Letters to the editor

April 27, 2006

Early voting plan not a partisan idea, but electoral reform

To the editor:

Bob Maginnis' April 19 column about the 2006 legislative session makes a number of interesting points. But it draws the conclusion that partisan politics was the primary reason for the passage of our new early voting bill enacted over the governor's veto and a factor in strongly supported bills not being passed by the midnight end of session deadline. I completely disagree with this premise.

The early voting bill needs to be viewed as part of a package of voting reforms the General Assembly enacted. For example, new legislation will enable any voter to apply for an "on demand" absentee ballot. This would be a benefit to rural voters who currently have to travel long distances to vote. And of course all voters will be able to vote at their designated poll on Election Day.

In our more sparsely populated jurisdictions, early voting sites will be placed in county seats. In the remaining counties, we selected sites in densely populated areas, with adequate parking, and access to major roads and public transportation.


As much as possible, we chose recognizable public buildings, such as libraries, to ensure handicap accessibility and secure storage for voting machines. By doing this, we made early voting convenient for as many voters as possible.

Nine of those early voting sites would be located in Prince George's County, Montgomery County and Baltimore City. While these are primarily Democratic areas, they are also the most heavily populated jurisdictions in the state.

I share your frustration that the General Assembly (Senate) ran out of time to pass important legislation. However, your view that partisan excess of the Democratic leadership was the cause ignores the fact that Democratic leadership in the House of Delegates led the fight that resulted in overwhelming passage of a number of BGE and child predator proposals in the House.

As you correctly point out, the original deregulation bill was passed in 1999. But you fail to mention that it had strong bipartisan support. In fact, the only members opposing it were Democrats, all Republicans voted for passage.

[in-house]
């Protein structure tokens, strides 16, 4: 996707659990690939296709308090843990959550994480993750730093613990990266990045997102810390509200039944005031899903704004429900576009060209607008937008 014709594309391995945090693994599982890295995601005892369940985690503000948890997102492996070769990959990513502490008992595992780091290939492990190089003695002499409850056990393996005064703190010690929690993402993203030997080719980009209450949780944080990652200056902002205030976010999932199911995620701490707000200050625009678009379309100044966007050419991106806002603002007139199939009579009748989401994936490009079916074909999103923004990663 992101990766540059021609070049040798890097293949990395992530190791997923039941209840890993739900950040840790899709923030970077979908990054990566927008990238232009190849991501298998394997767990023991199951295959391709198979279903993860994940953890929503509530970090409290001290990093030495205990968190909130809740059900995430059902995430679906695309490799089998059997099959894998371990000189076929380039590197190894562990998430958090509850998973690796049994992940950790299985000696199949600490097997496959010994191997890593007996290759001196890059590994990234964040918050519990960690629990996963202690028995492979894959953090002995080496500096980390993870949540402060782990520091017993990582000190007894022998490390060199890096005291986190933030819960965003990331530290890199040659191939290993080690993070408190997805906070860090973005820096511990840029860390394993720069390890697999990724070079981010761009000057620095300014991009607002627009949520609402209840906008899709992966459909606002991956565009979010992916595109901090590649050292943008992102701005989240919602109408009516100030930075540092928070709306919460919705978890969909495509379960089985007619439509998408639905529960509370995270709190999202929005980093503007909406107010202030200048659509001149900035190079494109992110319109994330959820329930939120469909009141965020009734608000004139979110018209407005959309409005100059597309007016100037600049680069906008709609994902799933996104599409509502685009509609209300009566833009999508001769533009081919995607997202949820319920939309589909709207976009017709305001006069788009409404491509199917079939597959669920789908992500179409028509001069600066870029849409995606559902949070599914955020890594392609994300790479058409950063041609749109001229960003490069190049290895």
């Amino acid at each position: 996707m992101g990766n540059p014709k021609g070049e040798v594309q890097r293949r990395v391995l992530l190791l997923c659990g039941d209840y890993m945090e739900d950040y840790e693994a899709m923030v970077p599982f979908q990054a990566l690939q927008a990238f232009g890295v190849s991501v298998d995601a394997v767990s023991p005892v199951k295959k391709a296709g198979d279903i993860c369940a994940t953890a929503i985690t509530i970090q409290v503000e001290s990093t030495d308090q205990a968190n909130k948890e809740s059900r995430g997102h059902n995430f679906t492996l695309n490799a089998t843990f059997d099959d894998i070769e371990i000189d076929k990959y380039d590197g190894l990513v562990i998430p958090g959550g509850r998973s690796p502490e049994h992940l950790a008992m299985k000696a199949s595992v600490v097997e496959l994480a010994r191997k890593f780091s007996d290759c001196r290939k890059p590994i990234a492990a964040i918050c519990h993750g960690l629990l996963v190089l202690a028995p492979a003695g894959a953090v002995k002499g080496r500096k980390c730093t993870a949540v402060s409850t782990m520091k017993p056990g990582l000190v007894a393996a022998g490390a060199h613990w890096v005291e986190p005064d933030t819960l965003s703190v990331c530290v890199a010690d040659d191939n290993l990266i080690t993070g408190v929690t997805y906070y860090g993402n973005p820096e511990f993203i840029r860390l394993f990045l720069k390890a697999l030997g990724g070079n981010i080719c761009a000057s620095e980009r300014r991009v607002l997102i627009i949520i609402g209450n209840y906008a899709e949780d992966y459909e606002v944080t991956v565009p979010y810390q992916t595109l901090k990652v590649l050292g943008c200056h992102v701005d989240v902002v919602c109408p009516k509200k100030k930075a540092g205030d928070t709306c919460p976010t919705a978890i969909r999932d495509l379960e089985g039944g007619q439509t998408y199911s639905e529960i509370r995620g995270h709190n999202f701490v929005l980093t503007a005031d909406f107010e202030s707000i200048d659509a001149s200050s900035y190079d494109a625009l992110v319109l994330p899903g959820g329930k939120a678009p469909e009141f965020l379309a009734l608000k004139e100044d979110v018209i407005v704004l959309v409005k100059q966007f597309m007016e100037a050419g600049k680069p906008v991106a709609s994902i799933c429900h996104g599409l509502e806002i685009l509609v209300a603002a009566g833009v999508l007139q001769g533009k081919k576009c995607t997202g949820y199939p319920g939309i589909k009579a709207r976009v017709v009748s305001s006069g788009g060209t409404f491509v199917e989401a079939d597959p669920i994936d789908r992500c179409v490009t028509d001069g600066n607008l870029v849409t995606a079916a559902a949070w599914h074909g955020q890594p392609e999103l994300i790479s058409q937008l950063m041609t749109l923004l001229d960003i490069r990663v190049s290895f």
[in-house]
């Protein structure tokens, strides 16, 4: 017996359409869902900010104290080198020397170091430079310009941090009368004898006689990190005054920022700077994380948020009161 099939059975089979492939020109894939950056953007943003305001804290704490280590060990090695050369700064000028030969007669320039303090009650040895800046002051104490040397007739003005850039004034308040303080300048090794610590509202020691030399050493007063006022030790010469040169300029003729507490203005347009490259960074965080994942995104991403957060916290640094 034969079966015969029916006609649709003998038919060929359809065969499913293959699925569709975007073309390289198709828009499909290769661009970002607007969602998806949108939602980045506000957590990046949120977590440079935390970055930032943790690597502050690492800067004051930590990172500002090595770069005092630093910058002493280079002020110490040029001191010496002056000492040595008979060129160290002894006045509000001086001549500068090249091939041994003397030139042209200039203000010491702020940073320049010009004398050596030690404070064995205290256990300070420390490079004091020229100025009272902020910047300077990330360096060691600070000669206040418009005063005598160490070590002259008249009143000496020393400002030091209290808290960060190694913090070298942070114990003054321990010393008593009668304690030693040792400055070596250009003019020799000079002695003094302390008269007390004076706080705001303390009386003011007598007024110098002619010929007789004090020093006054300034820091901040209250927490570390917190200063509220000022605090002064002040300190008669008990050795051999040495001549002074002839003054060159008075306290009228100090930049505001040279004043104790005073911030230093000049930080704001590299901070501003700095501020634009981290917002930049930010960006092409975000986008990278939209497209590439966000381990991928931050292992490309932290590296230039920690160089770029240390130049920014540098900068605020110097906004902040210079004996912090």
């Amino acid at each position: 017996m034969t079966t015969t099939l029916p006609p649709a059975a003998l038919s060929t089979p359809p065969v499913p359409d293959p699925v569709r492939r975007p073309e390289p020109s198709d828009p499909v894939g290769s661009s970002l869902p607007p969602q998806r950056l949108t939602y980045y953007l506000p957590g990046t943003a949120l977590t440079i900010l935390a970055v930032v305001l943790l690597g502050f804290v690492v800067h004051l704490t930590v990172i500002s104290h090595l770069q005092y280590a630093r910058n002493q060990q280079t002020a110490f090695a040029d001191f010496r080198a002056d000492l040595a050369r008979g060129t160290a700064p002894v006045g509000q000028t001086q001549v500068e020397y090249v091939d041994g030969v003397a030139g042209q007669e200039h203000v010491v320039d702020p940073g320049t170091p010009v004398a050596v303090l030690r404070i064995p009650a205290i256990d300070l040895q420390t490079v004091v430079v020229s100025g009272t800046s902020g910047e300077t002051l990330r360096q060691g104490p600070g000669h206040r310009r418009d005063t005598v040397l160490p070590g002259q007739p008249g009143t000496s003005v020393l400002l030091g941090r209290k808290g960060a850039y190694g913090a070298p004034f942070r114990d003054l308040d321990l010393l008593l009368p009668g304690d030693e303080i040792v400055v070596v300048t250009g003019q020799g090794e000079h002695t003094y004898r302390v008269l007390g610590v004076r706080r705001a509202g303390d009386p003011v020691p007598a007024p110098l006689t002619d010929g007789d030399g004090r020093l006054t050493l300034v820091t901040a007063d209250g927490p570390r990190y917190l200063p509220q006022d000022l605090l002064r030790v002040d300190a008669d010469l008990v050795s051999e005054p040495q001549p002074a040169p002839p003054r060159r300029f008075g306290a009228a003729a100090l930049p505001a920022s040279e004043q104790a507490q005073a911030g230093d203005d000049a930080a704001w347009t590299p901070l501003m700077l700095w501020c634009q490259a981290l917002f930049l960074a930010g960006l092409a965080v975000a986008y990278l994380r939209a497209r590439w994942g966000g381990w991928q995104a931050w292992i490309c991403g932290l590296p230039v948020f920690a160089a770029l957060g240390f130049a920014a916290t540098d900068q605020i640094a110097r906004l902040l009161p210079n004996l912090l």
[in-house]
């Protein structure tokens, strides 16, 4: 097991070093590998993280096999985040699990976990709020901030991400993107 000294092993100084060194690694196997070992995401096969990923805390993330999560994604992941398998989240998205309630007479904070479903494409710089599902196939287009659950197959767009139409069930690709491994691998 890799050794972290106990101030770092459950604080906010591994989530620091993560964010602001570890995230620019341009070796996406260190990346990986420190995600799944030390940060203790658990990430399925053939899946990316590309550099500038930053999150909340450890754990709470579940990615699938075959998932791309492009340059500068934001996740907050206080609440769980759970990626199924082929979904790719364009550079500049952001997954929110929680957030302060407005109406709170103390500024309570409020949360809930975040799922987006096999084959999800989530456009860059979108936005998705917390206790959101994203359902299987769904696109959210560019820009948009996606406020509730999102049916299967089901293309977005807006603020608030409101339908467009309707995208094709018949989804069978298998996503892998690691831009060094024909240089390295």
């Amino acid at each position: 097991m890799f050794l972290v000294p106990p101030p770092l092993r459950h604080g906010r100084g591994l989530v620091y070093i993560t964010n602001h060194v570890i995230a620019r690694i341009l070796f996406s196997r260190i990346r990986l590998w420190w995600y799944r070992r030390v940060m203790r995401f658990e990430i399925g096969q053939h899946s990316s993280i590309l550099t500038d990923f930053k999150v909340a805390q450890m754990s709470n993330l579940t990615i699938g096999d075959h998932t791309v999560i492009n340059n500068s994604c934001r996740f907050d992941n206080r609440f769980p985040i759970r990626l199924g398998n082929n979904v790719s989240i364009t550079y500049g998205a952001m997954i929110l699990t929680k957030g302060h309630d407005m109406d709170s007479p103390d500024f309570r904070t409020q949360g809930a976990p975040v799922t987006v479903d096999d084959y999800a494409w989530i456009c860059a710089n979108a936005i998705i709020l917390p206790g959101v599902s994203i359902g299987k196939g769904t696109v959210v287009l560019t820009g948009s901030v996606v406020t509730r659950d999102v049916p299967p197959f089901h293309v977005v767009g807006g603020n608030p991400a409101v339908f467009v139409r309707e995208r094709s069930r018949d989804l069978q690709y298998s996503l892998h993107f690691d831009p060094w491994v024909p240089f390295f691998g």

Deregulation was adopted by a number of states that felt it would be beneficial to energy rates.

No one could have foreseen Sept. 11 and its effect on our energy supply or the damage that Katrina did to so many of our country's energy facilities. And we in Maryland certainly did not imagine a Public Service Commission composed of members with so many ties to the industry they are supposed to regulate.

Kumar P. Barve

Majority Leader

House of Delegates

Annapolis, Md.

Don't make the grief worse

To the editor:

I read with great interest the sad, unbelievable story on the front page of The Morning Herald about the stolen urn.

The picture of the woman sitting there with arms crossed could in no way express the pain that woman is dealing with.

The loss of her daughter was an emotional turmoil she will probably never get over. The terrible tragedy that has befallen this woman comes from someone with a very sick mind.

You know who you are, and if you have any conscience or compassion, you will return the urn without further ado.

This woman suffered a great loss. She should not have to relive this terrible ordeal.

Please return the urn.

Patricia Cross


Thank you for supporting Ian

To the editor:

On behalf of Mt. Aetna Adventist School, I would like to express my gratitude to The Herald-Mail and the community of Hagerstown for their thoughtful notes and generous support of Ian Rogers and his family.

Six-year-old Ian continues his battle with a brain tumor at Johns Hopkins Medical Center, and his devoted family never leaves him unattended. The read response to your timely article published last month has provided them with much encouragement and comfort, as well as nearly $1,700 toward the family's mounting expenses. What a great blessing you have been.

An anonymous reader wrote the following note, enclosing a $20 bill:

"Not many things move me to tears at this point in my life. Ian's story did. I know this isn't much help, but it's what I can give. I wish Ian strength, and his family peace."

Thanks to all of you who were thus moved by Ian's story - to those of you who gave - and to those of you who continue to pray. This is community at its best.

God bless you.

Kandace Zollman


Mt. Aetna Adventist Elementary School

The Herald-Mail Articles